Bengal tigers

“Amen, I say to you, whatever you did not do for one of these least ones, you did not do for me. And these will go off to eternal punishment, but the righteous to eternal life.”
 (Matthew 25: 45-46

What can we do to help?

“We alone cannot save nature, but we might be able to stop contributing, as we have done for centuries, to its objectification and degradation and begin to see it as God’s beloved-as we claim people are- as having
intrinsic worth in God’s eyes and in ours.”

(Super, Natural Christians (p14), Sallie McFague)


            Saving the Bengal tiger is both an environmental issue and an issue of faith. Sallie McFague, a theologian whose main goal is to get Christians specifically to go beyond their calling and do more, asks us to be stewards to the world we live in. Sallies' book, Super, Natural Christians, is full of ways we can give back. We have caused so much damage to our ecosystem that there is no way for us to save it, but we can preserve it. By doing environmentally helpful things, such as saving the endangered Bengal tiger, we can help keep alive the few commodities our world has to offer. The Dependancy Theory, which is where someone or something in a higher power with more means either economically or otherwise takes advantage of a lesser someone or something and abuses the privileges it gives them. This is a perfect example of what we are doing to the Bengal tigers. Because we have taken away their habitat and lifestyle, they are dependent on us to take care of them. Instead of doing this, we exploit them and use their fur and bones for our benefit. As human beings, it is our job to see the beauty in this world and to take care of it, as good stewards should. Stewardship goes beyond caring for people and the environment but extends even to animals such as the tiger. All creation is a gift from God and it is up to us to care for it to the best of our ability. In God’s eyes, everything is sacred and everything is beautiful. It is time for us to see the same in everything around us. In the Gospel of Matthew, God questions his followers saying, “For I was hungry and you gave me no food, I was thirsty and you gave me no drink…” (Matthew 25: 42). We must treat the tigers the same as we would our Lord. He speaks about helping the poor and undernourished and we do everything we can to help them. Poachers and hunters are oppressing and hurting the tiger population. In the same way, we should put all our efforts into helping the Bengal tiger survive extinction. It is our duty to God, as stewards of this planet, to return it to Him in the condition we found it someday. Matthew Fox, another theologian who focuses mainly on environmental issues, says that ecological justice is the obligation that humans have to creation. We were made in God's image, and in God's image must we act.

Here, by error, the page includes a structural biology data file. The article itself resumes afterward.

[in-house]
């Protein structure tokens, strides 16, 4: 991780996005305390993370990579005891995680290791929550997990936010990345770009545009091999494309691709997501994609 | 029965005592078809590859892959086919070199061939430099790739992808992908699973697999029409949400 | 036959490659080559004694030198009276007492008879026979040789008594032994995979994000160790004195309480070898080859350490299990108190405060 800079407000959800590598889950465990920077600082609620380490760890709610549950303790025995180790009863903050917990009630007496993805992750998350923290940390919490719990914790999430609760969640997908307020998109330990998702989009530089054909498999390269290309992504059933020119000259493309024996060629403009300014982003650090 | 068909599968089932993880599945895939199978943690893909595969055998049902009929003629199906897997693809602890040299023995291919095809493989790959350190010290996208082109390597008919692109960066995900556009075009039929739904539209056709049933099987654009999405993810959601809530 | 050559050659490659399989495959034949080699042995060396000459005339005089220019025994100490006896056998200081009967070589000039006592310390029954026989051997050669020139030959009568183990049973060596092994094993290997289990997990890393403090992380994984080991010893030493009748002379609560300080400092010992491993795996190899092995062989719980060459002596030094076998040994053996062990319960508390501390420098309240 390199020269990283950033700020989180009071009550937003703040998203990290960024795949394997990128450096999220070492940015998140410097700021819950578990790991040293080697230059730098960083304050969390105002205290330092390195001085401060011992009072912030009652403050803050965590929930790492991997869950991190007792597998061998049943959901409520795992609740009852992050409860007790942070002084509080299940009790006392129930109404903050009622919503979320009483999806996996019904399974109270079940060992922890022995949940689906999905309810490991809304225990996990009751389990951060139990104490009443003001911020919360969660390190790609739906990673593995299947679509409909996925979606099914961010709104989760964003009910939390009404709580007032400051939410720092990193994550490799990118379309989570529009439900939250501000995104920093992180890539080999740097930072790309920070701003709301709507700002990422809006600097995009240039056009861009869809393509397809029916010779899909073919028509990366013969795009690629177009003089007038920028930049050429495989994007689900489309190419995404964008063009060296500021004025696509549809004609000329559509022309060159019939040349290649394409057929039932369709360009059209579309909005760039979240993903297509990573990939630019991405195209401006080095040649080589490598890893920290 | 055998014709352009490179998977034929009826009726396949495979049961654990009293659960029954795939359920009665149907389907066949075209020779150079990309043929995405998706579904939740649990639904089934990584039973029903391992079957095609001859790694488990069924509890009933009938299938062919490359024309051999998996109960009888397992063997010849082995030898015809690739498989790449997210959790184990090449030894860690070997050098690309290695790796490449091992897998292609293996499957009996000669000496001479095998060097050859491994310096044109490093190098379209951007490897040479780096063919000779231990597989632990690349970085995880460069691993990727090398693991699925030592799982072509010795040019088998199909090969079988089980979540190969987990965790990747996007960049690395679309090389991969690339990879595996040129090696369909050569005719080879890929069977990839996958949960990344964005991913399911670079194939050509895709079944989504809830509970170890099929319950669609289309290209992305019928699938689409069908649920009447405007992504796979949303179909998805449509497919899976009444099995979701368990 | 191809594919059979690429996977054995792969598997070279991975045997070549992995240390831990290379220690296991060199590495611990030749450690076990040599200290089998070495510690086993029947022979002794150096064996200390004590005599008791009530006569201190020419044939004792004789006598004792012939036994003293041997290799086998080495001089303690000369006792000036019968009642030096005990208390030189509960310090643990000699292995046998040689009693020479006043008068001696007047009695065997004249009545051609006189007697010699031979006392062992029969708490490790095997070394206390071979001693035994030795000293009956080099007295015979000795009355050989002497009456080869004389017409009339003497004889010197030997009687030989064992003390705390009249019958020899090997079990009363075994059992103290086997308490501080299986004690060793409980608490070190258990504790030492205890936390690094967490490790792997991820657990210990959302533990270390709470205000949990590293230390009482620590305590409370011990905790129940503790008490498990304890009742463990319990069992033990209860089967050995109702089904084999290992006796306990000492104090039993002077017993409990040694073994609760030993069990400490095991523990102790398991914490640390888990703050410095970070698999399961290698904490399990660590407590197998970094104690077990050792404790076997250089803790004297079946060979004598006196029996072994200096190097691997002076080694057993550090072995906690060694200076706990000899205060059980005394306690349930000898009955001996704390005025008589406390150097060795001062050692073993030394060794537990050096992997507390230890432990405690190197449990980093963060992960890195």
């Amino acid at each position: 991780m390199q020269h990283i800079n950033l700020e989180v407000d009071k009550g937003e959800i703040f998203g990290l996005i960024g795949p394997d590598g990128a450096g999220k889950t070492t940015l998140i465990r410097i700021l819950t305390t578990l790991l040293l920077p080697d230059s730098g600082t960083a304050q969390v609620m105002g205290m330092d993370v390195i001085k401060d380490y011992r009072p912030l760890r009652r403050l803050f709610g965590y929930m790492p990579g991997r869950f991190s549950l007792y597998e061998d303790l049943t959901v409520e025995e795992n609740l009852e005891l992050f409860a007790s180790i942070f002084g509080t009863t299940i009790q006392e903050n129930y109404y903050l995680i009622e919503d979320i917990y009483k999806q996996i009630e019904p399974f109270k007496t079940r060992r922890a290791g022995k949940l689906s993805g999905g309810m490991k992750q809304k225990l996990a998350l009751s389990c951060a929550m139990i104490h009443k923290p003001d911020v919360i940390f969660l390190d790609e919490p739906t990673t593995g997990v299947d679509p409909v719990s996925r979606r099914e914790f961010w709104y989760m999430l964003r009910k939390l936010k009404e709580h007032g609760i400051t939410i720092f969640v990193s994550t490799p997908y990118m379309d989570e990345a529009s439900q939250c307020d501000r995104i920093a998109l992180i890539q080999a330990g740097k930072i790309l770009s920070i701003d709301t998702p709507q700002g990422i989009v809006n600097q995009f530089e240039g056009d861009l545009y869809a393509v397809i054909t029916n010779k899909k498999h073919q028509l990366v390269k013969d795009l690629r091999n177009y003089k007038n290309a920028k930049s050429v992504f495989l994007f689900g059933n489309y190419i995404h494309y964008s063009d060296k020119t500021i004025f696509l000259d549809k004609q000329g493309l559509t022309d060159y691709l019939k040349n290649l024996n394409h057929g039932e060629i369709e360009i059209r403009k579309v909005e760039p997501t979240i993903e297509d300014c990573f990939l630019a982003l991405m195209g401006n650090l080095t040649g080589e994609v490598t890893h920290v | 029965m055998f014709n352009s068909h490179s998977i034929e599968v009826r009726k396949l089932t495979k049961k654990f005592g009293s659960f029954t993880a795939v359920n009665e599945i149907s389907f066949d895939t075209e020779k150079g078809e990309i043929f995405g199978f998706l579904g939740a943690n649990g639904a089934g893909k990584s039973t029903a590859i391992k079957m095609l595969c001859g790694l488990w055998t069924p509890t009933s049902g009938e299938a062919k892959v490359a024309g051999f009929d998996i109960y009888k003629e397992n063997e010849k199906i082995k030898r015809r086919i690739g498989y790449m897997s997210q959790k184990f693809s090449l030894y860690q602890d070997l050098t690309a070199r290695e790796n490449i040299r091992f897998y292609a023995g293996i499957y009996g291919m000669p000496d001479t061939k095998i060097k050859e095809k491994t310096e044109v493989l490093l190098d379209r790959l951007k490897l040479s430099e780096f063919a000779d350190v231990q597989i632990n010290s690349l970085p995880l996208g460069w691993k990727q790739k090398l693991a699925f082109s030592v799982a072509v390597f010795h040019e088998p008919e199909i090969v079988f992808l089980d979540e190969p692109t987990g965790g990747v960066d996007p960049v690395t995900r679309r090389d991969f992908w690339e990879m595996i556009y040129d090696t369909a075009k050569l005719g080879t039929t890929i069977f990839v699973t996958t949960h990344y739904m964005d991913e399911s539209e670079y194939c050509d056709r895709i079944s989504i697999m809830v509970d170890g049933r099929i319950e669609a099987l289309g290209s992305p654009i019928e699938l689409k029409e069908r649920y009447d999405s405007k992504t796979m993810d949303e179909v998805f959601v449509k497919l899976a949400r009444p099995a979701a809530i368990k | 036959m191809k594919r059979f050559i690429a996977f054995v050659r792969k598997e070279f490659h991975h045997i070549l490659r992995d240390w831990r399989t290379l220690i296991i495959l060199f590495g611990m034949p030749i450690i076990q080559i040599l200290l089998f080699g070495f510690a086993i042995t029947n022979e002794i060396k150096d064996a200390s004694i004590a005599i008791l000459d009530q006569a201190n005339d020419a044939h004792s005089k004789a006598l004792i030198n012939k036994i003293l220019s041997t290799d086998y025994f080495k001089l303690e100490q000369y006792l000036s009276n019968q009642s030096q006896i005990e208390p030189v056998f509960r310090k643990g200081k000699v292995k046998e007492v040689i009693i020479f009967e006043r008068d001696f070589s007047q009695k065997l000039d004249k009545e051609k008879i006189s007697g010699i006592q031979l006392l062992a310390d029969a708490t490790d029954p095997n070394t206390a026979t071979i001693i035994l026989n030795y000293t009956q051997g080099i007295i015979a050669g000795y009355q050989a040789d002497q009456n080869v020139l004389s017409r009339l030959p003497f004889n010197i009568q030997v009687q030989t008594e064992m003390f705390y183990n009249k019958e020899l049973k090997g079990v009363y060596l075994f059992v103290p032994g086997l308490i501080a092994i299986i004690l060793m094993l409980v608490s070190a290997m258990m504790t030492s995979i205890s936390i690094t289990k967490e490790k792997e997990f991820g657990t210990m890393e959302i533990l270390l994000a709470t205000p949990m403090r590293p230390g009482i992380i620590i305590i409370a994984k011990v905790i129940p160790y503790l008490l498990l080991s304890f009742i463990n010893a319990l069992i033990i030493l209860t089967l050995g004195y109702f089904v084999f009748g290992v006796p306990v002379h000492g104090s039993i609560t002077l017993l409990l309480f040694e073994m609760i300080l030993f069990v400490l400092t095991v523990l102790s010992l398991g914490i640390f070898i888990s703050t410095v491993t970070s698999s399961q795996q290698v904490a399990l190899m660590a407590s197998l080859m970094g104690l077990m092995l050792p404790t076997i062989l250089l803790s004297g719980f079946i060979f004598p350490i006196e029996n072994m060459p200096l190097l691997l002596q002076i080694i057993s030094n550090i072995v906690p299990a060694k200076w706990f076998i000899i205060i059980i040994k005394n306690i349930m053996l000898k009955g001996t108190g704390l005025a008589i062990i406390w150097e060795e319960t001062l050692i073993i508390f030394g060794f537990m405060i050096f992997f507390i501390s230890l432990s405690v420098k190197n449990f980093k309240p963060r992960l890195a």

Following are some actions we can take:
1. Create pamphlets to pass out to friends, family, and your community
2. Educate others/ Raise awareness 
3. Help to create a National Reserve Park 
4. Send a letter to your government asking them to do something about this issue
5. Create a website where you can adopt and care for a tiger